Nehru started strengthening India’s relations with Arab countries soon after Independence. In 1956, during the Suez Canal crisis, the world saw him stand firmly with Arab countries. He travelled to Saudi Arabia at the time and during that visit, Shah Saud bin Abdulaziz Al Saud, the ruler of Saudi Arabia, addressed Nehru as Rasul-as-Salaam, which means messenger of peace in Arabic, an honorific used for the Prophet Mohammad. For this, the Shah was severely criticised in Pakistan. But at the same time, Rais Amrohvi, a famous Pakistani poet, wrote an ode to Nehru’s glory, which Jang newspaper, published from Karachi, also printed. “The rosary of a Hindu is chanting; the heart of a Brahmin should be like this!”
Secularism and communal harmony were part of Nehru’s religion and beliefs, which he never compromised. He restarted the “Phool Walon ki Sair”, a festival to mark Hindu-Muslim harmony in Delhi, which the British had stopped. The famous poet Ali Sardar Jafri wrote two poems on Nehru’s death, “Rahbar ki Maut” and “Sandal-o-Gulab ki Rakh” (Death of the Leader and Ashes of Sandal and Rose). “He was the honour of the nation and glory of its citizens/ He was the king of humanity among humans,” Jafri writes. “It has been heard that this ash is from the pyre/ Of the messenger of spring and prophet of a new social order.” But it is also true that Nehru faced failures. He gave the slogan ‘Hindi-Chini Bhai-Bhai’, but the 1962 war with China caused him great anguish in his last days, and some say it was a crushing blow that contributed to his demise.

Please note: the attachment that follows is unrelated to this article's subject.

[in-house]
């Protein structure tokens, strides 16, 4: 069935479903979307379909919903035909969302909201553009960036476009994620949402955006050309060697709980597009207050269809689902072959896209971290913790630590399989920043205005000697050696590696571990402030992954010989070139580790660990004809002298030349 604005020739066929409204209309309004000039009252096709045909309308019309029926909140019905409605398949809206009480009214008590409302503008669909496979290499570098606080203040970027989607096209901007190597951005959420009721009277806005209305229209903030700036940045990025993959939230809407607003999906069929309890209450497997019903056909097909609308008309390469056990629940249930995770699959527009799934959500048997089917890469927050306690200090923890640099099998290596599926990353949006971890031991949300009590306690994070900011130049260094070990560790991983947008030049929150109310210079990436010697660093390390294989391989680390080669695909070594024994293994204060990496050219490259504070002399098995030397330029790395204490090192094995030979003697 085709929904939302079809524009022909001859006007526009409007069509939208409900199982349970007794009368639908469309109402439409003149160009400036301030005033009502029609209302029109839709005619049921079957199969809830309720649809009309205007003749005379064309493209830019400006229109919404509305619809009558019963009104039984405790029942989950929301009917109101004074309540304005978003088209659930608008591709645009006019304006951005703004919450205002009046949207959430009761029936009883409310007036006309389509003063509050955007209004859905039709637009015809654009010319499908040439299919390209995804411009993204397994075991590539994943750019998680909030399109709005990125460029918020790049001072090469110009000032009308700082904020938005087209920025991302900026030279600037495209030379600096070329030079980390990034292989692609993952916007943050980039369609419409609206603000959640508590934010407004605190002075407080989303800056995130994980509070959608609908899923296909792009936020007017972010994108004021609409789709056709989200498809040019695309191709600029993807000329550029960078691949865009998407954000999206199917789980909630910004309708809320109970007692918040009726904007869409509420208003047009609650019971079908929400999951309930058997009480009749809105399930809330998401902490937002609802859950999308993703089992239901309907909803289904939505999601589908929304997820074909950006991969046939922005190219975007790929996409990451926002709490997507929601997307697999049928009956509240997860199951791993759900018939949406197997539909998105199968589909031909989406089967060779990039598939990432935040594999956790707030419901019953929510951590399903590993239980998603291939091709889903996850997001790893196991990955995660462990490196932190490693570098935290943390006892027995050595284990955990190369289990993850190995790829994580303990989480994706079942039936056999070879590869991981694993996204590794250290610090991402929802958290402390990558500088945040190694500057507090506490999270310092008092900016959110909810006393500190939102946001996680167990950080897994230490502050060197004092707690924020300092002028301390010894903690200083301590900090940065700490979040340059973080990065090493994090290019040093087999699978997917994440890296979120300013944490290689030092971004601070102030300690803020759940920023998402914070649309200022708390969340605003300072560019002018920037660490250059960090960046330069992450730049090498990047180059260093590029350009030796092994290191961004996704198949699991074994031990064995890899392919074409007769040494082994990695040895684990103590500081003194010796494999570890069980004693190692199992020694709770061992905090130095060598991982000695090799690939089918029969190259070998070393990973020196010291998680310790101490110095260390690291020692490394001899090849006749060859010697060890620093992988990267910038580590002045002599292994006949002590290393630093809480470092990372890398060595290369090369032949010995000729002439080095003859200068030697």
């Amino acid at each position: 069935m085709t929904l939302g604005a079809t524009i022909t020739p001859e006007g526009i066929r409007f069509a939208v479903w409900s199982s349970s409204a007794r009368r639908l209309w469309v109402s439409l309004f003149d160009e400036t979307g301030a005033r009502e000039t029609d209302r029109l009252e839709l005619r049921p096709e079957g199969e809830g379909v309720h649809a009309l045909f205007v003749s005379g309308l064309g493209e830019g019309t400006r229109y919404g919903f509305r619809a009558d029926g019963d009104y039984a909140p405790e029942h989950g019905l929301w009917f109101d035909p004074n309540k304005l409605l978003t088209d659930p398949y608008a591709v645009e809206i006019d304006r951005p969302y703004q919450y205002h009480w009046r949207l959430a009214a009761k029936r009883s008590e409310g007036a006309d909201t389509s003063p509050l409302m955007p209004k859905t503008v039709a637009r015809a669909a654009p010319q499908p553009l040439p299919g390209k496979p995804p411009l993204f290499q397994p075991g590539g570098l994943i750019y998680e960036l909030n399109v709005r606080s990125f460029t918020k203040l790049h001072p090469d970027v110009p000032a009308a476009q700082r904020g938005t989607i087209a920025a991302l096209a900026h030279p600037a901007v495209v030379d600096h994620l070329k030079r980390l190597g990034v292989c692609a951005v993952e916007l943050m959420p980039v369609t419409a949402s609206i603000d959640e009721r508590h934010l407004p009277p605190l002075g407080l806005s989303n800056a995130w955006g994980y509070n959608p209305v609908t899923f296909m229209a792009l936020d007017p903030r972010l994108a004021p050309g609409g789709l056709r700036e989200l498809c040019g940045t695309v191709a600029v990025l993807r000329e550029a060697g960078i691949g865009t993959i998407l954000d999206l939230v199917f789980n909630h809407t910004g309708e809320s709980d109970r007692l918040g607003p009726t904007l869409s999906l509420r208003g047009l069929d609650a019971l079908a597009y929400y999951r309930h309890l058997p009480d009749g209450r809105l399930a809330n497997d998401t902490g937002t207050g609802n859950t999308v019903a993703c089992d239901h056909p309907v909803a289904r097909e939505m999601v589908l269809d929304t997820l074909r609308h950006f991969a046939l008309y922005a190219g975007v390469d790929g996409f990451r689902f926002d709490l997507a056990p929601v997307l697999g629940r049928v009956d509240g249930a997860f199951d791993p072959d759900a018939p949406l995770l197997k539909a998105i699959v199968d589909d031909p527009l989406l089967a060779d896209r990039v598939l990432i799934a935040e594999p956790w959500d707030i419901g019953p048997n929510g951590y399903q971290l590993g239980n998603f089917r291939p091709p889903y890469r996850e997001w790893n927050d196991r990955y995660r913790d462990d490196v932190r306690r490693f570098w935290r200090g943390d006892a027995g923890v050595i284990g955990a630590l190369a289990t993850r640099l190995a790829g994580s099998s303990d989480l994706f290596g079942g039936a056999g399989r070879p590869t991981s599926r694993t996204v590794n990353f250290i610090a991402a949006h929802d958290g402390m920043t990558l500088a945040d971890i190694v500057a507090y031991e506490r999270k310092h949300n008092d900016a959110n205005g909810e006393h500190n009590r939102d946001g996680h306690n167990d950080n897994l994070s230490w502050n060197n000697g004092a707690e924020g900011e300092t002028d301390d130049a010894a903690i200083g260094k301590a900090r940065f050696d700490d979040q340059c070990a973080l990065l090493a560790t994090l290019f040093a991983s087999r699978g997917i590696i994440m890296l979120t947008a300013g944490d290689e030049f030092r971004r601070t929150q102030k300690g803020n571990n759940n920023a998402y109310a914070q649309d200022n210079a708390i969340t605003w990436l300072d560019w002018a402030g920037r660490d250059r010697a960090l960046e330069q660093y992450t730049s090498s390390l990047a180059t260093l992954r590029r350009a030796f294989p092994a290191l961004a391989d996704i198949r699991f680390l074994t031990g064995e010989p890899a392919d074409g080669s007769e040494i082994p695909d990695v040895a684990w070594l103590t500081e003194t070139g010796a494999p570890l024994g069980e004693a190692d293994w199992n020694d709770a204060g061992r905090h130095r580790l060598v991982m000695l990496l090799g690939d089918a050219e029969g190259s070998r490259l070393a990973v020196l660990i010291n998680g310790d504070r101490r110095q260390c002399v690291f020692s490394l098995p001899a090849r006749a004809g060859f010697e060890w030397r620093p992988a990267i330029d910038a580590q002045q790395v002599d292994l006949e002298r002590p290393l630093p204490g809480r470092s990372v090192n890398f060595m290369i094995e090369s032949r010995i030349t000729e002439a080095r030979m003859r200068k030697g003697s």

The author is a senior journalist writing in Hindi, Urdu and English and has worked with the BBC World Service for 14 years. The views are personal.
Get the latest reports & analysis with people's perspective on Protests, movements & deep analytical videos, discussions of the current affairs in your Telegram app. Subscribe to NewsClick's Telegram channel & get Real-Time updates on stories, as they get published on our website.